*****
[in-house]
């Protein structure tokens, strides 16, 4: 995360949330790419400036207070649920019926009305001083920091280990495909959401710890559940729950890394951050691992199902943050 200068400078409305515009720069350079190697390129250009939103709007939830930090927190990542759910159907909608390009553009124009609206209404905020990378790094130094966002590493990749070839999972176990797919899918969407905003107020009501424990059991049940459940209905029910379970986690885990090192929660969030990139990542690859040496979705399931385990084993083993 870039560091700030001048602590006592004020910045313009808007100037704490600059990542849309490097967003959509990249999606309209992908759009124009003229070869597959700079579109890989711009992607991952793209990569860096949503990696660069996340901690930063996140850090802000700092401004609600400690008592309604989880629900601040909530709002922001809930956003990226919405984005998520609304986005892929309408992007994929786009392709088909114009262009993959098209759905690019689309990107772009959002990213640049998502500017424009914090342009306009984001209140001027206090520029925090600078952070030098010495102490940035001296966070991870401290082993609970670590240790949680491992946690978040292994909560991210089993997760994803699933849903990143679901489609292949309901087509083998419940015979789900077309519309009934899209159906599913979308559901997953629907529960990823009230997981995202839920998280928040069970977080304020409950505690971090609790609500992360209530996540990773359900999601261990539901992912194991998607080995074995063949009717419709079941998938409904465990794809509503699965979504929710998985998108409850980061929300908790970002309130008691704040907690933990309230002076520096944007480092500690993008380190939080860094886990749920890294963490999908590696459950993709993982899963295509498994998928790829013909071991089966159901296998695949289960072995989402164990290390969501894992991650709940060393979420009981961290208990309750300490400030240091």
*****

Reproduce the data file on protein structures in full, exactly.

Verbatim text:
[in-house]
């Protein structure tokens, strides 16, 4: 995360949330790419400036207070649920019926009305001083920091280990495909959401710890559940729950890394951050691992199902943050 200068400078409305515009720069350079190697390129250009939103709007939830930090927190990542759910159907909608390009553009124009609206209404905020990378790094130094966002590493990749070839999972176990797919899918969407905003107020009501424990059991049940459940209905029910379970986690885990090192929660969030990139990542690859040496979705399931385990084993083993 870039560091700030001048602590006592004020910045313009808007100037704490600059990542849309490097967003959509990249999606309209992908759009124009003229070869597959700079579109890989711009992607991952793209990569860096949503990696660069996340901690930063996140850090802000700092401004609600400690008592309604989880629900601040909530709002922001809930956003990226919405984005998520609304986005892929309408992007994929786009392709088909114009262009993959098209759905690019689309990107772009959002990213640049998502500017424009914090342009306009984001209140001027206090520029925090600078952070030098010495102490940035001296966070991870401290082993609970670590240790949680491992946690978040292994909560991210089993997760994803699933849903990143679901489609292949309901087509083998419940015979789900077309519309009934899209159906599913979308559901997953629907529960990823009230997981995202839920998280928040069970977080304020409950505690971090609790609500992360209530996540990773359900999601261990539901992912194991998607080995074995063949009717419709079941998938409904465990794809509503699965979504929710998985998108409850980061929300908790970002309130008691704040907690933990309230002076520096944007480092500690993008380190939080860094886990749920890294963490999908590696459950993709993982899963295509498994998928790829013909071991089966159901296998695949289960072995989402164990290390969501894992991650709940060393979420009981961290208990309750300490400030240091």